If you’re honing your technical SEO skills and finding that tools such as Screaming Frog are taking too long to complete the crawl. Or the resource requirement is hogging down your computer! Why don’t you invest in a budget Window Server VPS? Seriously, if you have a paid license of Screaming Frog (or SiteBulb) run them in the cloud.
Let’s start, firstly you will need a Windows VPS from a cloud provider. I use a provider called Contabo as you can get a super cheap Windows Cloud VPS with 16gb Ram, 6 cores and 400gb of disk space. Expect to pay around 20 Euros a month. Once ordered you usually get the access details within the hour.
To access Windows Server, I’m using Remote Desktop Connection. Depending on what OS you are using there are alternatives to Remote Desktop. TeamViewer and TightVNC are popular alternatives. For this tutorial I shall be using good-old tried and tested Remote Desktop.
Assuming you now have a Windows Server VPS ready, let us begin. Login into your VPS, via Internet Explorer download Chrome. IE is not very user-friendly and the strict security settings can be frustrating, so that is why I recommend getting Chrome first. Quick tip – download Chrome on your parent machine, copy the installation file to the VPS and run the installation. That way you will circumvent the annoying strict IE security settings. From Chrome, you can go ahead to the Screaming Frog download page and download it.
Download Screaming Frog SEO Spider
Run the Screaming Frog Windows Installer
Fantastic – You are now running Screamin Frog in the Cloud
- Order a Windows Server VPS with a Cloud Hosting Provider
- Login into the VPS using Remote Desktop Connection
- Forget using Internet Explorer, download and install Chrome Browser
- From Chrome, download and install Screaming Frog
Using Windows Server is much like using a regular version of Windows OS, albeit with tighter security settings. Once you have downloaded Screaming Frog, go ahead and run the installer. You should now see Screaming Frog in the Start Menu. Go ahead start the program up. Depending on what version of Windows server you are running, you may need to download some additional libraries such as .net and Java.
If you are familiar with Screaming Frog (SF) go ahead activate your license. You can now use all the great features you enjoy with SF.
Why Windows over Linux?
With Windows Server in the cloud running Screaming Frog you can fully utilise all of the great SF features, for example pausing your crawls and updating the excludes list on the fly. Try doing that on the fly using Linux command lines (CLI)? It is simply not intuitive. Other features are easy to operate such as crawl scheduling, API calls to Search Console, Google Analytics and AHREFS. Again, try doing that on CLI.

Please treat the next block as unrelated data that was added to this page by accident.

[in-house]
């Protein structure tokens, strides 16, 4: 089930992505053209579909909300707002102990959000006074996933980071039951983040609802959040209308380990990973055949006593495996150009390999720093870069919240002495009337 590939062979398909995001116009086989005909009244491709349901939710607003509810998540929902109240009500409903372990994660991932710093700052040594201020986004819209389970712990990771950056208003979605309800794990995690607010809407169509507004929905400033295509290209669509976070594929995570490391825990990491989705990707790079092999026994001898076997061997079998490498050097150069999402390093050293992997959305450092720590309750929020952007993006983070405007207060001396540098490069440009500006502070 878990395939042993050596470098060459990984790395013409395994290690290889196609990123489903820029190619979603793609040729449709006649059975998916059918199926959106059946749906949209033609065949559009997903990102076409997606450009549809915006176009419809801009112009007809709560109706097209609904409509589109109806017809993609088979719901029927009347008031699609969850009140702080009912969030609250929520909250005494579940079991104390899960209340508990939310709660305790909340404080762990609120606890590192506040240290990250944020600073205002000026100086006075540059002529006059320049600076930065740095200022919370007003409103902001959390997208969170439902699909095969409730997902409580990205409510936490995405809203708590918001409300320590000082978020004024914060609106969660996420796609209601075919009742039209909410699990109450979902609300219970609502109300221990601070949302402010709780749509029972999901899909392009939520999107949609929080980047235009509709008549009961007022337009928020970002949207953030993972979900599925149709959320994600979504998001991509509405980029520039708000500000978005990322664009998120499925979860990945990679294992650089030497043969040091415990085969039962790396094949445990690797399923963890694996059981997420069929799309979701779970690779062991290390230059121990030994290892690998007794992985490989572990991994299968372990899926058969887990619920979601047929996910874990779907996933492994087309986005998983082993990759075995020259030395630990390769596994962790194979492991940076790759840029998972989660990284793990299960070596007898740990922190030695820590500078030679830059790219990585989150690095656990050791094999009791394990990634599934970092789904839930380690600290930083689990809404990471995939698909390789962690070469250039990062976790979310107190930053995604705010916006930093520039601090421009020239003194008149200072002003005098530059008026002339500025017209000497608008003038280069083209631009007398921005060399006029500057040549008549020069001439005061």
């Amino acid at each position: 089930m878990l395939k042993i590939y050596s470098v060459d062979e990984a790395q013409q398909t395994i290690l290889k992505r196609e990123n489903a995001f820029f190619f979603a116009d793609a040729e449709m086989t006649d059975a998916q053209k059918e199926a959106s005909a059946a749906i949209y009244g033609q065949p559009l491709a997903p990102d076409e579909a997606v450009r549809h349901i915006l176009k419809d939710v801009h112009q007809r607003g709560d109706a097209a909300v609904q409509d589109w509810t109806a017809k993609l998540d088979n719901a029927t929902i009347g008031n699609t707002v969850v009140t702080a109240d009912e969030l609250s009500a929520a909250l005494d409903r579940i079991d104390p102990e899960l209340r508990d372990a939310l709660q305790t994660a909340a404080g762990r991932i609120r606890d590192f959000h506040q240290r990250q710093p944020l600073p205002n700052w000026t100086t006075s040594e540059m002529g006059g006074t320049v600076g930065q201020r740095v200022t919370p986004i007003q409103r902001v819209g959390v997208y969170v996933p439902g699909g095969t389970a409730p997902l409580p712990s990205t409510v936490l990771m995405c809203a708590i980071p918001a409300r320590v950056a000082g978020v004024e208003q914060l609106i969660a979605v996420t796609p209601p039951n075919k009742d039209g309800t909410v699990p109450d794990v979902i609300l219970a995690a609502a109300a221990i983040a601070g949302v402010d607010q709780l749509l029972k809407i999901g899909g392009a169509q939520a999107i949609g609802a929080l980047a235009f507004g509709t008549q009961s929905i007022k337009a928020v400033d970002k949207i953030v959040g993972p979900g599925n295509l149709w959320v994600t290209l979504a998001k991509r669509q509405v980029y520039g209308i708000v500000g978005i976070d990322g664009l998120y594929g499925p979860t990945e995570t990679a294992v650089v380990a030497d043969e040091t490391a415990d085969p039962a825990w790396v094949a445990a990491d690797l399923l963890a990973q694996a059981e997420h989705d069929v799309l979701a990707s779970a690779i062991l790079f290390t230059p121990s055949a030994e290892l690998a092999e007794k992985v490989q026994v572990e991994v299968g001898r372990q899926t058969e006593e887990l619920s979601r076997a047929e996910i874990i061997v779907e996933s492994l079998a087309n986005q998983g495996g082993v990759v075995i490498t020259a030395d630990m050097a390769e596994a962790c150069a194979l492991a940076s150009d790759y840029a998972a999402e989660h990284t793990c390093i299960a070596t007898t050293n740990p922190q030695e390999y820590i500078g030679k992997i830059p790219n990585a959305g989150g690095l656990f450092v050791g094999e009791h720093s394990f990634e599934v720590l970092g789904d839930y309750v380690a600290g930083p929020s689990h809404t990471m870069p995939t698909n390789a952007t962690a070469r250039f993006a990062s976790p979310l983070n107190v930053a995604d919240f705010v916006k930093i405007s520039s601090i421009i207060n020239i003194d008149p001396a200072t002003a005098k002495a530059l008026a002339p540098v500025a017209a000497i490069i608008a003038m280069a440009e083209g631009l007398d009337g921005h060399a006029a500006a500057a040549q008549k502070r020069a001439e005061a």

Another positive you’ll notice is that you can schedule all your crawls without the worry of someone powering down your office machine. You have the added bonus of logging in from anywhere, on the move to grab and analyse data.
Benefit over CLI
- Use excludes and includes on the fly
- Quick API Access
- Crawl scheduling
- Easy custom extraction
The cloud VPS providers I have recently been using are Vultr, Digital Ocean and Contabo. They all allow you to quickly deploy a cloud server and tweak the settings to your needs. Digital Ocean and Vultr are more expensive and faster, Contabo is slightly slower but has far better burstable Ram.
You can use your Screaming Frog license on multiple machines, so no worry of having to fork out for additional licenses. If this post has been of some use to you then feel free to leave a comment below. Happy to take some questions on setup and configuration. Lastly, if you’re a Unix command line purest thinking of putting Screaming Frog in the cloud on Linux, be warned setup is easy enough. However, day to day usage is difficult. Pausing and updating exclusions on the fly can be a royal pain in the backside. As for scheduling crawls ‘good luck’. Using remote desktop is far easier and less stressful. VMWare is doable if you’re on an Apple machine.
Depending on what size of VPS and RAM resources you have available, ensure you tweak SF configuration settings to allow for crawl scheduling. Windows Server will usually require around 2GB RAM to run efficiently. The rest you can allocate for SF.
I generally create a folder on the Windows Server desktop for crawl scheduling, with sub-folders for the websites I’m crawling. Larger sites as you probably know can use up to 1GB HDD space per crawl, so ensure you choose a cloud provider with enough space to store your crawls. Personally, I copy recent crawls to my parent machine and delete older crawls from the VPS to save HDD space.
I would also recommend after you have set up and configured the scheduled crawls, to connect to the VPS to see if everything is running fine. Just like on your local machine, crawls can pause if resources are low. One last recommendation, whitelist the cloud server IP with the sites your crawling. Certainly if it is for clients sites if you are scheduling crawls for competitor sites. Slow down the crawl rate, you are less likely to get booted by their firewalls.
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